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FilmLab: scan film with a smartphone

Abe Fettig loves analog film, but lives in a digital age. So, this photographer and programmer created one app to scan film with a smartphone.

FilmLab: scan film with a smartphone

Shooting film is great, scanning it a nightmare. Abe Fettig decided to try something different: he wrote a software that transforms your smartphone in a scanner.

The Kickstarter campaign, which started a few hours ago today and ends July 8, has a goal of $20,000 and already pledged close to $4.000 from over 200 backers, which points to a good start. Abe Fettig expects to  release the first beta version of FilmLab to Kickstarter backers during July, and ship version 1.0 to the public in late summer or fall. This app for iOS and Android makes it possible to scan film with a smartphone.

Abe Fettig decided to create FilmLab because he loves to shoot film, but found “scanning film to be really unpleasant.” With 20 years of experience writing software and five years shooting film, he says that “dedicated film scanners are expensive, the scanning process is slow, and the software is dated and painful to use. So I started thinking about making an app for digitizing film with a smartphone. For a while I wasn’t sure if it would be possible to get good-quality results, but recent advances in phone camera technology (particularly the ability to capture raw sensor data) made the idea seem more promising. Finally I just had to to dive in and see if I could get it to work.”

Apparently it is working. Since February he has shared his work on a website created for the app FilmLab. He wrote, then that “there’s a lot of work left to do, but I’m really excited about my progress so far. Modern smartphones have great cameras and lots of processing power, and I think it will be possible to make an app that’s a lot faster and more fun than using a dedicated film scanner, while still producing good quality results.”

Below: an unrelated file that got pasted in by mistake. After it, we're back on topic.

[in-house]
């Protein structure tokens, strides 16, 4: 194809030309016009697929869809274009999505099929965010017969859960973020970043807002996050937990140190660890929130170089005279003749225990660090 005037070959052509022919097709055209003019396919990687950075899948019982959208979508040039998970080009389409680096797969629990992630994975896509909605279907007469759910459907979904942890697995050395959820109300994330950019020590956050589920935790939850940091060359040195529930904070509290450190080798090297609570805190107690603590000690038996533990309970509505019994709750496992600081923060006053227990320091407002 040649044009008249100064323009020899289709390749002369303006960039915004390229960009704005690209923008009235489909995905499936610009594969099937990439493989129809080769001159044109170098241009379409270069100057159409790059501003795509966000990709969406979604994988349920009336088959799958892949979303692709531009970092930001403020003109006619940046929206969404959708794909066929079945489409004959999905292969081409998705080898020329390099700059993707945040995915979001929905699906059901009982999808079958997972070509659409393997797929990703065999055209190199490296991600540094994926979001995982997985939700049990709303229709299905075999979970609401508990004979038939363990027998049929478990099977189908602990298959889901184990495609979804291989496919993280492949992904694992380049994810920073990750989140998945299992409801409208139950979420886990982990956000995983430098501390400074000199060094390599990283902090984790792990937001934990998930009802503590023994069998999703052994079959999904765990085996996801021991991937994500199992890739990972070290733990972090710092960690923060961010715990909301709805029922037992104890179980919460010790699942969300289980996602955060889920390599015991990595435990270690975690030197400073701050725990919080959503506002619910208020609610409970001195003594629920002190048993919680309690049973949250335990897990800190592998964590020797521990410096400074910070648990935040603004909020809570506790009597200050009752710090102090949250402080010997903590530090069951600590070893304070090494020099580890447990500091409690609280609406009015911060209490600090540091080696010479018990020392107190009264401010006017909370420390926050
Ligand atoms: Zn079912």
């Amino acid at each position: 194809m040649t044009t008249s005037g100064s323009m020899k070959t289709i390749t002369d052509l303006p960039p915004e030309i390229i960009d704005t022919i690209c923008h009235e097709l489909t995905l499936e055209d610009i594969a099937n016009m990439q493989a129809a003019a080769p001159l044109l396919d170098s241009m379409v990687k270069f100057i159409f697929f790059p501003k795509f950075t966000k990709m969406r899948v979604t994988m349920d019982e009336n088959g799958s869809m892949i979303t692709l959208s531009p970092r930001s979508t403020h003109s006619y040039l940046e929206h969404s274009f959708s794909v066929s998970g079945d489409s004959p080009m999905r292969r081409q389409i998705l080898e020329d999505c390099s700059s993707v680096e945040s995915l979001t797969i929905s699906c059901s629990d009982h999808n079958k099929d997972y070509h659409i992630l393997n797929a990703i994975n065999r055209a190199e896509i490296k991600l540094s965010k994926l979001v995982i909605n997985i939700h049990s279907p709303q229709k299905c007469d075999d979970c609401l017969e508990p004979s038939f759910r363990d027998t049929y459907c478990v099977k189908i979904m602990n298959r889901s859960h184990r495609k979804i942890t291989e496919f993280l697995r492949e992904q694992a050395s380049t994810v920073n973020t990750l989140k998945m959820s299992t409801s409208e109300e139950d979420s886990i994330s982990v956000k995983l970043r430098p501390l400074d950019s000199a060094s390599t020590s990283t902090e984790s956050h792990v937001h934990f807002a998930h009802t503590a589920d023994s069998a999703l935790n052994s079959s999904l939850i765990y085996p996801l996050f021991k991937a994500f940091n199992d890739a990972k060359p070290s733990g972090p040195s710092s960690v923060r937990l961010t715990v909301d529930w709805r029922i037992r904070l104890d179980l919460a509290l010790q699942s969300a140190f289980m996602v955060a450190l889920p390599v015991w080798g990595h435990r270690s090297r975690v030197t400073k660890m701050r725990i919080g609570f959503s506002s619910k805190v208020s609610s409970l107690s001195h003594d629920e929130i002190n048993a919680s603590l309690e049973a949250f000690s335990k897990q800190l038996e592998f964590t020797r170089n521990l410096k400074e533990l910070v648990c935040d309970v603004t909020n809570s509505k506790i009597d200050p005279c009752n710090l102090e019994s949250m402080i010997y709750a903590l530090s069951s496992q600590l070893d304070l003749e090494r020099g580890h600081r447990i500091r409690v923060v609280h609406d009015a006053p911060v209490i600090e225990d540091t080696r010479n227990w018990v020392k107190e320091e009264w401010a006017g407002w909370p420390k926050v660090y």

The first prototype demo available in February showed how FilmLab could detect film frames and create a full-res picture from which it creates a preview from the negative. Last March, the latest build of FilmLab revealed, says Abe Fettig, “how the app could tell the difference between color and black and white film, and it gives you a real time preview of all the frames it found, with individual color correction applied to each frame. Still a little glitchy, but it’s getting there!”.

To use FilmLab you need a smartphone, the app and a lightbox… and the film you want to scan. FilmLab recognizes negatives and gives you a live preview of your negs as positives. I’ve asked Abe Fettig if the software can read transparency film,and he replied this: “Yes FilmLab will work with transparencies. For best results you’ll need a nice bright light source, since slide film can be pretty dense.”. So, if, like me, you’ve thousands of transparencies and sometimes feel the urge to get one transferred to digital format but are too lazy to go the classic way – or have long lost any way to run your Nikon scanner – FilmLab may be the best way to have no excuses.

When you first point FilmLab at some film, it automatically detects the photos, and gives you a real-time preview of what negatives will look like as positives. You can tap a frame, and it will zoom in to fill the whole screen (including correcting the perspective if you’re viewing at an angle).

To save an image, you just need to tap the capture button. FilmLab uses RAW capture available on modern smartphones to capture as much detail as possible. It combines multiple captures to create one image of much higher quality than you’d be able to get by just snapping a photo of a negative or slide with the built-in camera app. From there, you can save the photo or share it using any of the apps on your phone.

Abe Fettig says that “inside FilmLab is a brand new image processing engine dedicated to recognizing and processing film. If you prefer to use a dedicated digital camera and macro lens to scan your film, you can still use FilmLab to quickly process your images. No more cropping and manually adjusting color curves in Photoshop!”

Although this may not give you the quality of your old Nikon, Minolta or Epson film scanner, it’s a shortcut that I am sure many will appreciate, as it means a quick and cleaner way to get some of your archive back to life. Now I just need to get rid of my Windows Phone and buy the new Nokia 6 that I’ve promised myself will carry me into the world of Android. I want to try FilmLab!

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Journalist, writer and photographer since 1979, both print and online, with a vast experience in the fields of photography, software, hardware, web, aviation, History, video games, technology, having published content in almost all Portuguese newspapers…